Managing Building Security Essay

Length: 7 pages Sources: 8 Subject: Business - Management Type: Essay Paper: #53444195 Related Topics: Facilities Management, Event Management, Building Construction, Disaster Management
Excerpt from Essay :

¶ … components and regulations concerning the design of a physical security system for a privately owned company. This essay will create a system that reflects the needs of the customer. The customer is an office, and paper and computer storage facility that is private in nature and requires certain security requirements that can meet this customers specific and unique needs.

The essay will first describe the necessary standards and credentials that this security design plan will use to base its construction. This design will correspond to the ASIS private company standards and will consist of three main components; Exterior, Functional Areas and Building Standards. Through the explanation of each component, the customer will have a thorough understanding of how and why the specifications will be met according to accepted practiced and professional standards


ASIS is an international organization that organizes security professionals. ASIS is one of many these types of groups that contributes to the professional standards of security management. According to their website, "ASIS International is the leading organization for security professionals, with more than 38,000 members worldwide. Founded in 1955, ASIS is dedicated to increasing the effectiveness and productivity of security professionals by developing educational programs and materials that address broad security interests, such as the ASIS Annual Seminar and Exhibits, as well as specific security topics. ASIS also advocates the role and value of the security management profession to business, the media, government entities, and the public."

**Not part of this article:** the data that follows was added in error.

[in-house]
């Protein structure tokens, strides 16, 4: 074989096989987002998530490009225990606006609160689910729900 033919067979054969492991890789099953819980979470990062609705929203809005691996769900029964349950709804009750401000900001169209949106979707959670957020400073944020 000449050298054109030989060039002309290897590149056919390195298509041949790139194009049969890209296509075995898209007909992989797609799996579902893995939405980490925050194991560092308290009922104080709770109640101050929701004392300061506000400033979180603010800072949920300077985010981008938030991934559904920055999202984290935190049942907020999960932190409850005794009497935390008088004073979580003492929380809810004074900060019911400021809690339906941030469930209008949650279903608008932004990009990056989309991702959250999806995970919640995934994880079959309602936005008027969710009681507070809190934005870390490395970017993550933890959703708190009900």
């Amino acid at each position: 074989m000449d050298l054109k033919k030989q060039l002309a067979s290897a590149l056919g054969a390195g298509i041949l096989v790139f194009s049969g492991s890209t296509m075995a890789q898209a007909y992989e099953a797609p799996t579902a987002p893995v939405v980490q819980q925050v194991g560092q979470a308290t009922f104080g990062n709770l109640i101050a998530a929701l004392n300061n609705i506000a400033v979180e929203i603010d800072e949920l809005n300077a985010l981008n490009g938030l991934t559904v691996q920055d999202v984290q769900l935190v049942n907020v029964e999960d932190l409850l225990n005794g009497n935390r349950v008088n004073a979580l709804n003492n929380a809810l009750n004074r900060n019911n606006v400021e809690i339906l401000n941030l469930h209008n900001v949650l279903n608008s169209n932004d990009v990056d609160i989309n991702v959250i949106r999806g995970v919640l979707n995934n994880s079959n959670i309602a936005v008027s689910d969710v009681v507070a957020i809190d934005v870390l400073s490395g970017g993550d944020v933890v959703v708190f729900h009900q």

ASIS provides a very useful series of standards that security management professionals can reference and adhere to in order to strengthen the unity of the organization and eventually the profession as well. The PSC Series of Standards was developed by more than 200 experts from many countries around the world. These standards will be used in the development of this project and provide a foundation of knowledge that can be very beneficial for the project itself by reflecting strongly upon the high levels of professional standards that are inherent within this codified group of instructions.

The essence of this code is related in the standards themselves. It is noted that "The PSC series provides the principles and requirements for a Quality Assurance Management System (QAMS) for PSCs. The goal of the QAMS is to assure a high quality of security services while protecting human rights and fundamental freedoms in circumstances where the rule of law has been weakened due to human or natural events while allowing for the PSCs to achieve their objectives, and that of their clients. A QAMS will promote a culture in the organization that bonds quality of service with respect for international law, local laws, and human rights."

Step 1 Implement Strategic Policy